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Illustration by Jenny Chang-Rodriguez
January 5, 2021

2020 was a heck of a year. We had to slow down and face all kinds of discomfort. We missed human connection. We missed travel and parties. We also missed the gym, yoga classes, dinners out, and nearly everything else.

Amid all the loss, we also gained something valuable. We were asked to draw inward, and, frankly, that's what many of us needed. It's also what the world needed. This was clear by the decrease in pollution and increase in time with nature. As the trees began to breathe, so did we.

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Staying focused on the internal.

The pause of 2020, though challenging, can be used as a powerful lesson to keep our minds oriented inward. Why? Because always focusing on the external world isn't healthy. Being forced to feel the discomfort of being alone and even "bored" was good medicine for modern times.

People learned to entertain themselves by picking up hobbies, like bread baking, putting together puzzles, and reading. Many of us reconnected to a simpler, more childlike version of ourselves and put more effort into reaching out to loved ones. Those moments of pause and reflection were necessary in our previously fast-paced world.

The virus and its effects likely won't disappear in 2021. Meaning, this year may give us another year of introspection before we enter a "Roaring Twenties" of this millennium. Parties, malls, town squares, and close contact will be back—and we'll have been longing for it. So what then? Will we go overboard and lose the value of stillness and rest?

Perhaps this is a chance to settle in the center, to find the dynamic balance between alone and bored, out and overwhelmed. The earth made a not-so-subtle suggestion in 2020 that humans need to rethink how we live. She'll shake us off with another fever if we don't take a hint. (So take the hint.)

How to be more intentional in 2021.

One thing the pandemic is teaching us is that life is precious, and we never know when our time will be up. That may sound like nihilism or even pessimism, but that's not necessarily the case. Knowing that death is the only certain thing we have in life can encourage us to be more present and live fully in the time we have.

So what do you want out of this life? It's OK to not know just yet. Rather than resolutions, 2021 can be the year you set intentions. Find your inner compass and set your sights on what you want to achieve and who you want to become. Then, stay focused on that outcome and walk in that direction every day in 2021. There will be moments when you stumble and moments when you just need to take a break—which, as we learned last year, is perfectly acceptable.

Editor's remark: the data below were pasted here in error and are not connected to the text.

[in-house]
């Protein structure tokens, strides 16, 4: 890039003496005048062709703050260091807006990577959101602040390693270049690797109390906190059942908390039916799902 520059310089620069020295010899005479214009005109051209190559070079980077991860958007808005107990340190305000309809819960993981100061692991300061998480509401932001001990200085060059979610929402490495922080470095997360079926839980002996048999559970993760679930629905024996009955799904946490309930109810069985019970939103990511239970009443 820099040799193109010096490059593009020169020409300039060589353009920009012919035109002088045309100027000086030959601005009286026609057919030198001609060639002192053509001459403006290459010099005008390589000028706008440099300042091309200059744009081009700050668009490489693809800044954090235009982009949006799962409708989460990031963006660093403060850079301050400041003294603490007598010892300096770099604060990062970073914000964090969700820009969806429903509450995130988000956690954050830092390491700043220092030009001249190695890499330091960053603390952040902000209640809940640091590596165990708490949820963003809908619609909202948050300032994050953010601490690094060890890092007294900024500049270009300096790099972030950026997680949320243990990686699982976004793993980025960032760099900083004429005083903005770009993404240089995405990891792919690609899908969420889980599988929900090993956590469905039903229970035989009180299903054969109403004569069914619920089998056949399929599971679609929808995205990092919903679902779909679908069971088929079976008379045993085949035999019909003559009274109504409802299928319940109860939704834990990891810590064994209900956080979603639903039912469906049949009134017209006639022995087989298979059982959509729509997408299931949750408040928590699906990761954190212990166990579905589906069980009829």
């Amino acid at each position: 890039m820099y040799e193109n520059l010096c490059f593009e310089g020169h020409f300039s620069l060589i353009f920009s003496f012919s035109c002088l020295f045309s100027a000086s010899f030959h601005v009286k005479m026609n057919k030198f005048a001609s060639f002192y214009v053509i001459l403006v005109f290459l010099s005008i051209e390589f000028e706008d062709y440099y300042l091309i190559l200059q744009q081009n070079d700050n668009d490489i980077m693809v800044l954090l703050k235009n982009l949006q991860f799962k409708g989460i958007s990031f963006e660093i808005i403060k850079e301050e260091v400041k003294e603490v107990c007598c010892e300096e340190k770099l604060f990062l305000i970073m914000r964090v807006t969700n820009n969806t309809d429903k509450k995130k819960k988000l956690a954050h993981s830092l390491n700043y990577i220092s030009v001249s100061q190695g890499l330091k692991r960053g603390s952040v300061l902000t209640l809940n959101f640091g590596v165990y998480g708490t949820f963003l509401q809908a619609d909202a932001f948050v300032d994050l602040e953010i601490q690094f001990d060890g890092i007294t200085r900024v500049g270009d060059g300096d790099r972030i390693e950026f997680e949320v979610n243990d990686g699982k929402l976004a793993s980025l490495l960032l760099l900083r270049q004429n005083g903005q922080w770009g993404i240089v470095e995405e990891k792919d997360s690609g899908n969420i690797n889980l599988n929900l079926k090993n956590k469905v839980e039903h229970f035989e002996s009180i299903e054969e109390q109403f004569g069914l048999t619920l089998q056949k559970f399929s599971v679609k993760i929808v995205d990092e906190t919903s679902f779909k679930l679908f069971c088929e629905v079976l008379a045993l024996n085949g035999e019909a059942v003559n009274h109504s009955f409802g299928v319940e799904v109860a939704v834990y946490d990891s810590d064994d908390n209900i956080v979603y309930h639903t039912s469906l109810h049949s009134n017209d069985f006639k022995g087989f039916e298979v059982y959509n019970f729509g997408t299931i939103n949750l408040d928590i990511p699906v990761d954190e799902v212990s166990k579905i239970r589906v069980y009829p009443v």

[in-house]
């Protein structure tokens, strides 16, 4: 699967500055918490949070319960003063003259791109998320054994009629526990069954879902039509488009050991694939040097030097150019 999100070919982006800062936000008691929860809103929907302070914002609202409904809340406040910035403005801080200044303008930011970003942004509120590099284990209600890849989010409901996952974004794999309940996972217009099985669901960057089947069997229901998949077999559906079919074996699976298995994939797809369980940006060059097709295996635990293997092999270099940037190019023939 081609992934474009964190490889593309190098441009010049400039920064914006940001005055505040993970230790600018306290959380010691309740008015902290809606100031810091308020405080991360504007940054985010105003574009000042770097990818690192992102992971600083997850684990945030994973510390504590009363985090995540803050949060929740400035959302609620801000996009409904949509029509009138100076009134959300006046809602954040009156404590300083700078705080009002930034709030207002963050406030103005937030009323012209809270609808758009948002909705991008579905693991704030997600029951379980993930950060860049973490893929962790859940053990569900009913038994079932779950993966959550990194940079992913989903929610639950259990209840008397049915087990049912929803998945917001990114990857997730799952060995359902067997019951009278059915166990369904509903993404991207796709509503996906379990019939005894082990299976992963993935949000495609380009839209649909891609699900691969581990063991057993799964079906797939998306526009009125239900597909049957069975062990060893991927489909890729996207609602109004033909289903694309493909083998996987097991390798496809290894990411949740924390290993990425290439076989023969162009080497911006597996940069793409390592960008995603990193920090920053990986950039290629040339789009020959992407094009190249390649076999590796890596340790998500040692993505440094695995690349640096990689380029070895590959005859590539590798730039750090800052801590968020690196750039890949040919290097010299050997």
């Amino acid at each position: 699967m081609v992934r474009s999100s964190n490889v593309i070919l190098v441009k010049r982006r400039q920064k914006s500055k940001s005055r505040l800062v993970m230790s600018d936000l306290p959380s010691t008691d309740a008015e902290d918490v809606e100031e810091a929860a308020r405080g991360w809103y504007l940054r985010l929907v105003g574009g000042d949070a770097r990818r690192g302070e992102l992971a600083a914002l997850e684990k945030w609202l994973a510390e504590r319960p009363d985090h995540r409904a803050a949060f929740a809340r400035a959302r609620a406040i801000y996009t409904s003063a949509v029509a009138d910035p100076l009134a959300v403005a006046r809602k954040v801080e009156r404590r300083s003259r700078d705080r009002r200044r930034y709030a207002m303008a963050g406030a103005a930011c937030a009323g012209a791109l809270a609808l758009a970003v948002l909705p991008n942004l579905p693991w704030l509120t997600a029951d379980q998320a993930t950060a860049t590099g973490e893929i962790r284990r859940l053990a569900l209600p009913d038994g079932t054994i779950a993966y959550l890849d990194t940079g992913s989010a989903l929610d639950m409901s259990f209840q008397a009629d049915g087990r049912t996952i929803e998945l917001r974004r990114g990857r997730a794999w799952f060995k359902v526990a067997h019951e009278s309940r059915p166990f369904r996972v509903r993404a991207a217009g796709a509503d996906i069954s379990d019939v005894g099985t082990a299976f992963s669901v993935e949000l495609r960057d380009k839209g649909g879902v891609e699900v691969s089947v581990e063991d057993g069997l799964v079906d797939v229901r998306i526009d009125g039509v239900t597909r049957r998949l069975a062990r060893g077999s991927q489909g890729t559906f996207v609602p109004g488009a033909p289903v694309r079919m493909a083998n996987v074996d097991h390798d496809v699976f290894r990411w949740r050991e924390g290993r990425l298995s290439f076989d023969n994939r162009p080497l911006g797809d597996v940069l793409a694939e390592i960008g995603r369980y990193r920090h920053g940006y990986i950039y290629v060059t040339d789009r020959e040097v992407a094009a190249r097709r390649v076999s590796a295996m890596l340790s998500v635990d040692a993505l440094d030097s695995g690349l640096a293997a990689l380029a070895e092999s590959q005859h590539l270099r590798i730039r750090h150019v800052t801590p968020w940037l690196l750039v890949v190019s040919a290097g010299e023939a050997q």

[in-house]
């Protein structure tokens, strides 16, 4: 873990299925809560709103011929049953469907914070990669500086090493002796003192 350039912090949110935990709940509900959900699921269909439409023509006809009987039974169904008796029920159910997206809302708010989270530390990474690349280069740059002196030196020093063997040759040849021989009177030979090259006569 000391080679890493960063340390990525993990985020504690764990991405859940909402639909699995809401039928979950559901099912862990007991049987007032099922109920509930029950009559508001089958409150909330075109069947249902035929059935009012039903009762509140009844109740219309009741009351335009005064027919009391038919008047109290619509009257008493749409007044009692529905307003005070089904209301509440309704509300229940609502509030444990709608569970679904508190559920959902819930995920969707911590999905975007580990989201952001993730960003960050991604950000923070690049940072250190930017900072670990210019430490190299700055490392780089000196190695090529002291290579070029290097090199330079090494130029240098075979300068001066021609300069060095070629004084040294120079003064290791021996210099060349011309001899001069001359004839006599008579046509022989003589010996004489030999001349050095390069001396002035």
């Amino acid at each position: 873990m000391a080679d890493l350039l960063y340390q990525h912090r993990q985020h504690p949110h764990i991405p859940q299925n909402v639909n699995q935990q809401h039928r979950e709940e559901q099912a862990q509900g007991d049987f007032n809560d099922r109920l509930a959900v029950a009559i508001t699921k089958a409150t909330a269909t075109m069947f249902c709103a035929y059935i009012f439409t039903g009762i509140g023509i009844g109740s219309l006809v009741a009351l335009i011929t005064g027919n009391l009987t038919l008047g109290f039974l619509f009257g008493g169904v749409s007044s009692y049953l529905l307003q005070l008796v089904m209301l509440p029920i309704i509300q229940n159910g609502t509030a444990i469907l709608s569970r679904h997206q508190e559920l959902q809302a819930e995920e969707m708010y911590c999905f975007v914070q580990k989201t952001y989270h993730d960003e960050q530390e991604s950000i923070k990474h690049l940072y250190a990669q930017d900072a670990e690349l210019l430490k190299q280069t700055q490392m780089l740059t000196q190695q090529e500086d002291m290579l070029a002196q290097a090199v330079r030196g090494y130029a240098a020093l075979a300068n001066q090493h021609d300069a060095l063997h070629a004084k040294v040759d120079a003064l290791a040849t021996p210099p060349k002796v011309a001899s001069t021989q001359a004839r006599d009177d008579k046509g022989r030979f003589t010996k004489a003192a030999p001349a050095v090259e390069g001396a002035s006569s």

These moments help build vitality. This can be the year you enhance your resilience, restore your sleep, calm your nerves, drink more water, and support your microbiome with nourishing foods. There are many ways we can grow into the person we want to be, and taking care of our overall health and well-being are the first steps to achieving those goals.

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Pedram Shojai
Pedram Shojai
Doctor of Oriental Medicine

Dr. Pedram Shojai, a Doctor of Oriental Medicine, Master Herbalist and acupuncturist, is the New York Times bestselling author of The Urban Monk and The Art of Stopping Time and founder of He is an acclaimed Qigong Master and Taoist Abbot with a practical approach to modern living, using Eastern thinking and practices to help himself and others overcome the Westernized challenges of everyday life, and to wake up and live their lives fully. Pedram is also producer of the movies “Vitality,” “Origins.” and “Prosperity” along with the series- “Interconnected”, “Gateway to Health”, and “Exhausted.” In his spare time, he is also a kung fu world traveler, a fierce global green warrior, an avid backpacker, a devout alchemist, a Qi Gong Master, and an old school Jedi bio-hacker working to preserve our natural world and wake us up to our full potential. His upcoming book, FOCUS: Bringing Time, Energy and Money Into Flow, is about bringing your attention in line with your intention to get the life you want.